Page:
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Michael O'Keefe, former state Senate president who served 18 years in federal prison, dies at 89

O'Keefe was a dominant figure in Louisiana politics for more than 20 years, but was convicted in 1996 on federal corruption charges and served 18 years in prison.
Credit: WWL
Michael O'Keefe

Michael O’Keefe, who as state Senate president in the 1970s and ‘80s was one of the most powerful men in Louisiana but went on to spend nearly 20 years in prison on federal corruption charges, died Sunday at his Lakeview home. He was 89.

His daughter, Erin O’Keefe Schmidt, said he died of melanoma, which he had been battling for several years, including during the 18 years he spent in federal prison.

O'Keefe represented Orleans Parish in the Louisiana Senate from 1960 to 1984, the last 12 years as president.

Jim Brown, a former state lawmaker who also served as Insurance Commissioner and Secretary of State, and had in recent years encouraged O'Keefe to write his memoir, said the former senator loomed large in the State Capitol.

“He was one of the dominant figures in the state legislature during his time,” Brown said, calling him a master of the legislative process.  

His position of prominence in state politics made his conviction and fall from power in the 1990s even more dramatic, said WWL-TV political analyst and Gambit columnist Clancy DuBos.

“His downfall was one of the most spectacular, in the sense of how big it was, how powerful he was, and how far he fell, in my lifetime,” said DuBos. 

In 1999, O’Keefe was convicted of bilking millions of dollars from a failed insurance company. He was sentenced to 20 years in prison.

He reported to jail maintaining his innocence and blasting federal prosecutors for building a case on the lies of witnesses.

"Our system is beautiful and thank God we have it, but we've got some rotten people in it," O'Keefe said as he reported to prison in March 1999. "I am 67 years old, and my life is about to end. They are crushing families. My little grandson cried all night.”

O’Keefe, his son-in-law Eric Schmidt and three other men were found guilty of 17 counts of conspiracy, money laundering and mail fraud for skimming $5.5 million from the now-defunct Physicians National Risk Retention Group.

It was actually the second federal conviction for O’Keefe. In the 1980s, he spent 18 months in prison for scheming to cheat business partners out of $900,000 in a real estate deal. He was pardoned by Gov. Edwin Edwards in 1986. He was allowed to resume his law practice by the state Supreme Court in 1989 but was later permanently disbarred.

In 1984, O’Keefe also pleaded no contest to fraud charges in connection with $6 million in illegal bank loans.

A native of New Orleans' Irish Channel and graduate of Jesuit High School, O’Keefe earned his undergraduate and law degrees from Loyola University New Orleans. 

He was the grandson of former New Orleans Mayor Arthur O’Keefe, who also served as a state senator, as did Michael O’Keefe’s father, who was also a First City Court judge.  O’Keefe’s nephew is former LSU chancellor and NASA administrator Sean O’Keefe.

A Democrat, Michael O'Keefe was elected to the state senate in 1960 to represent the 4th District, which included Lakeview and Mid-City.

A staunch ally of former Gov. Edwin Edwards, O’Keefe was a force to be reckoned with in state government, DuBos said.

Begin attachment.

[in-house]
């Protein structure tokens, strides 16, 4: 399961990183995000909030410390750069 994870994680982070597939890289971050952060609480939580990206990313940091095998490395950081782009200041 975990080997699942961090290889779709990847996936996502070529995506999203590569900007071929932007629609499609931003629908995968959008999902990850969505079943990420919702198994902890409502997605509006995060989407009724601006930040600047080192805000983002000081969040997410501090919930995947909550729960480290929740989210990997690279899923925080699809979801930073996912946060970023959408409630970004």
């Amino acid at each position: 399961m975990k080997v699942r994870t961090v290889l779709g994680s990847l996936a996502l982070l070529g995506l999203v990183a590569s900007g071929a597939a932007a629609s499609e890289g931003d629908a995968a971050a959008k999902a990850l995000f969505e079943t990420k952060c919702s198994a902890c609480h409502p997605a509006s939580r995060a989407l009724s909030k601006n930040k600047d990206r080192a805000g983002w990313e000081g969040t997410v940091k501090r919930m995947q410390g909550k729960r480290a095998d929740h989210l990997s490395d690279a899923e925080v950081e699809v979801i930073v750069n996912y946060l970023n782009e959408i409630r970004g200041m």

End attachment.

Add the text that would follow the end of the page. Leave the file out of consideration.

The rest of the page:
“He was the ultimate powerbroker and dealmaker. Nothing big happened without going through him,” DuBos said.

His daughter said her father had a strong ability to work with people on all sides of an issue.

“He was a politician and while a lot of people think that’s a dirty word and making deals is something bad, that’s what it takes to get bills successfully passed, to improve things for your constitutents,” she said. “He would bring people together to compromise.”

In the 1960s, she said her father was a strong proponent of racial equality and social justice. She said one of the first bills he introduced in the senate dealt with integrating public schools.

“He got exactly one vote. It took about six years of him introducing the bills and talk more senators into supporting it,” she said.

While in the legislature, O’Keefe also played a major role in building support for the funding and construction of the Louisiana Superdome, the Morial Convention Center and many other public projects.

O’Keefe was the first Senate president to be elected by his fellow senators under the new 1974 state constitution. Prior to that, the lieutenant governor served as senate president, as is the case in many other states.

In 1983, after being convicted on federal charges, O’Keefe was defeated in his bid for re-election the senate. He lost to Bernard “Ben” Bagert Jr.

In 2009, O’Keefe’s son, Michael O'Keefe Jr., was sentenced to 18 months in federal prison for his role in a house-flipping scam. Under a plea agreement, O’Keefe Jr. admitted to making false statements to the U.S. Department of Housing and Urban Development. He was released from prison in 2011.

O’Keefe’s wife Jean died in 1989. In addition to his son, daughter and son-in-law, survivors include three grandsons: Michael Hanley O’Keefe III (Juliet), Eric Talbot Schmidt Jr. and Gordon Christian Schmidt.

Funeral services will be held Saturday, Feb. 6 at St. Pius X Church, 6666 Spanish Fort Blvd., New Orleans. visitation will be held from 9 to 11 a.m. followed by a Mass for the family.

In lieu of flowers, the family requests donations to the American Cancer Society.

Editor's note: An earlier version of this story quote Jim Brown as saying O'Keefe was the oldest living former state legislator at the time of his death. Former Sen. George Oubre, 91, is still living and served from 1968-72 representing parts of St. Charles, St. James and St. John the Baptist Parish.

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